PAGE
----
There’s been a debate raging in this country ever since the U.S. Constitution was ratified in 1788. The debate is over how much or how little the federal government should be allowed to do. This long-simmering discussion appears to be bubbling once again to the forefront with passionate arguments for and against national healthcare, tea party protests, and state sovereignty resolutions.
As I see it, the question boils down to this: Is the federal government to be a small government with a few enumerated powers or an expansive government with a few enumerated restrictions? Both sides of the argument say they support the Constitution, but they interpret it in very different ways.
The first camp (in which the author includes himself) interprets the Constitution as giving the federal government only a handful of duties and specifically denying it the ability to do any other. We see the Bill of Rights (the first ten amendments added after ratification) as mere dummy-proofing: backup insurance in case the government should happen to “get too big for its britches” (to use my grandmother‘s phrase).
We like to point out the 10th Amendment, the “exclamation point on the Constitution” as 10th Amendment activist Michael Boldin calls it, which states, “The powers not delegated to the United States by the Constitution, nor prohibited by it to the States, are reserved to the States respectively, or to the people.”
The second camp, let‘s call them “Expansionists,” interpret the Constitution as giving the federal government carte blanche to conduct whatever measures it deems necessary at the time. They often see the Constitution as a “living document” which can bend with the times. To their credit, many in this camp zealously defend the rights enumerated in the Bill of Rights (except the Second and Tenth Amendments), which they view as the only few restrictions upon government power.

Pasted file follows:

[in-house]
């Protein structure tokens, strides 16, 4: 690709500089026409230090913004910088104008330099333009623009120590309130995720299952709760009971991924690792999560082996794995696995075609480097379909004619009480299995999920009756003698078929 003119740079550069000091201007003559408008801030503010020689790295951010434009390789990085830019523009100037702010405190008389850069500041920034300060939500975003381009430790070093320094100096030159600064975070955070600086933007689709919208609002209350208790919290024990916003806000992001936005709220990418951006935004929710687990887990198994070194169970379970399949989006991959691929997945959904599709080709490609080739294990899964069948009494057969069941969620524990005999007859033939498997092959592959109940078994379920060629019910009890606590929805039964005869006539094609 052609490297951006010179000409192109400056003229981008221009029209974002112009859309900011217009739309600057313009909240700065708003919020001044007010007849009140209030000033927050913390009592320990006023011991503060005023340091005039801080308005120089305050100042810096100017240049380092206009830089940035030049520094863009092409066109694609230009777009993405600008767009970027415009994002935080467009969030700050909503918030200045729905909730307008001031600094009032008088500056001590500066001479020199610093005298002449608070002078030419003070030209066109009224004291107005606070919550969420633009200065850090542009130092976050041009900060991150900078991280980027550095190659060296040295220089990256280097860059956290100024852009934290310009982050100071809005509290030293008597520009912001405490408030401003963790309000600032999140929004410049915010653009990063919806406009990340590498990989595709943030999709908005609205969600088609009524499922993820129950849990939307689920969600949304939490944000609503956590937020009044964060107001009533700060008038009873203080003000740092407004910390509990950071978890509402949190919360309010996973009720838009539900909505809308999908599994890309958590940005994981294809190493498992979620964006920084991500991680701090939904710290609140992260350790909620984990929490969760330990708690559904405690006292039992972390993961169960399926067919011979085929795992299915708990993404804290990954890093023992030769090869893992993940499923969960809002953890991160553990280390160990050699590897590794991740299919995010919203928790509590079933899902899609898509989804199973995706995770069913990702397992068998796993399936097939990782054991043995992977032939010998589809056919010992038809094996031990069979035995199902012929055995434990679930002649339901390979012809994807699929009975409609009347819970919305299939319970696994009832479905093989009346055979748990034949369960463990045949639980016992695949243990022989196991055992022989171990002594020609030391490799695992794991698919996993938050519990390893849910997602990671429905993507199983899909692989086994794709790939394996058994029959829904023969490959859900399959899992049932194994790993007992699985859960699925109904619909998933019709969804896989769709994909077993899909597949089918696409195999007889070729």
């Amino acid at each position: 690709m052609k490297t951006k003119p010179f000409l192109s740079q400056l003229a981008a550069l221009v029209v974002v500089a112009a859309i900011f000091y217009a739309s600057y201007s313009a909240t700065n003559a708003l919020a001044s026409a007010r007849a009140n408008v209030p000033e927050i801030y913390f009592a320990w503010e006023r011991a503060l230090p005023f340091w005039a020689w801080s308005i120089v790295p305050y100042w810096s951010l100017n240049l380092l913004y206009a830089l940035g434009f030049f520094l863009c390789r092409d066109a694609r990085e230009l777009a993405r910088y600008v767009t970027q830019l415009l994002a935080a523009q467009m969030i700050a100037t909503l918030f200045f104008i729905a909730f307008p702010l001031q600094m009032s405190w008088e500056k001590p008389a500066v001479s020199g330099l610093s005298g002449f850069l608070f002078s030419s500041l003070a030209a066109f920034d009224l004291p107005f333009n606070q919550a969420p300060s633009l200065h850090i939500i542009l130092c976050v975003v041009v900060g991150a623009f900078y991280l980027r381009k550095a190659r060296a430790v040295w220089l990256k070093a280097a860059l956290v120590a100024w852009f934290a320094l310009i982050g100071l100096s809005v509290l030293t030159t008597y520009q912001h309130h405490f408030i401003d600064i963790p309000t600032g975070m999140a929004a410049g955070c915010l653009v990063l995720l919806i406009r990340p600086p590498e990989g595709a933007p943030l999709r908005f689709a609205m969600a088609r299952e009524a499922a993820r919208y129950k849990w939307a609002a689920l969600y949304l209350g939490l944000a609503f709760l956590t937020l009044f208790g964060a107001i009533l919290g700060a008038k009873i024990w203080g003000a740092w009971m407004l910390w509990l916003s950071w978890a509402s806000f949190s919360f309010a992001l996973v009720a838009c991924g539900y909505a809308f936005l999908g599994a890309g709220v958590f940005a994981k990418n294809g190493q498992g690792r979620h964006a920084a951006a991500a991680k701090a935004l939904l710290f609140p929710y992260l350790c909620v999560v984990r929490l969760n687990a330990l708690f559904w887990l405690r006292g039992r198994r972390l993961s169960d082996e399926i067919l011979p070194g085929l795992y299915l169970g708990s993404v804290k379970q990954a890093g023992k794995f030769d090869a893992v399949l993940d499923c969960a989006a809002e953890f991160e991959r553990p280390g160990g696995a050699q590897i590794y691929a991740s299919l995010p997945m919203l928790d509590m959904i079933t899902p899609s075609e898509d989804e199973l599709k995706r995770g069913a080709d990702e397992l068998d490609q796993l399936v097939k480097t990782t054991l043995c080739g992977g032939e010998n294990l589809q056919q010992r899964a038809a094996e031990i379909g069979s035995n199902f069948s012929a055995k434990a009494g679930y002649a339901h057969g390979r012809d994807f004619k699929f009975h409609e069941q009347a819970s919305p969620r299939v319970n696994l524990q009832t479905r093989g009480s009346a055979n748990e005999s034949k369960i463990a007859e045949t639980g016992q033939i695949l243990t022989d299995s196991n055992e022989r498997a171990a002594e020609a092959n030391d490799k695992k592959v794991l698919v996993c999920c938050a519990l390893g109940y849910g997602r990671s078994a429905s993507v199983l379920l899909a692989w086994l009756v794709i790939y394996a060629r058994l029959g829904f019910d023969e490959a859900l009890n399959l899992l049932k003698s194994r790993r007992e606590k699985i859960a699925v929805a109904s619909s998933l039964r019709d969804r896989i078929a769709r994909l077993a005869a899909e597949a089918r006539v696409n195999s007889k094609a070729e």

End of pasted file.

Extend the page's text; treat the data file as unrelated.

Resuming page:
The big government interpretation of the Constitution relies heavily on two clauses therein.
The first is the “general welfare clause” of the Constitution’s Article 1, Section 8. The Expansionists read the clause thusly, “The Congress shall have power to […] provide for the common defense and general welfare of the United States[.]” But if we read it in it’s entirety, it’s a little different.
The full clause reads: “The Congress shall have power to lay and collect taxes, duties, imposts and excises, to pay the debts and provide for the common defense and general welfare of the United States; but all duties, imposts and excises shall be uniform throughout the United States[.]” The clause is clearly about taxes. It mentions “duties, imposts and excises” both before and after it’s reference to the “general welfare.” Taxes are the “what” of the clause, to provide for the general welfare is merely the “why.” The clause gives Congress power to levy various taxes, nothing more.
As Roger Pilon, founder and director of Cato Institute’s Center for Constitutional Studies, put it during testimony before Congress, “The general welfare clause […] was also intended […] to ensure that Congress, in the exercise of any of its enumerated powers, would act for the general rather than for any particular welfare.” [Emphasis added.]
If the general welfare clause meant that Congress was granted the power to enact any law it deemed to be for the good of the country, it would be wholly unnecessary for the Constitution to then list other powers granted to Congress. Yet this is exactly what the Constitution proceeds to do.
Next time we’ll look at one of these enumerated powers that Article 1, Section 8 goes on to list (the “commerce clause”), and see how it’s meaning has been stretched as well.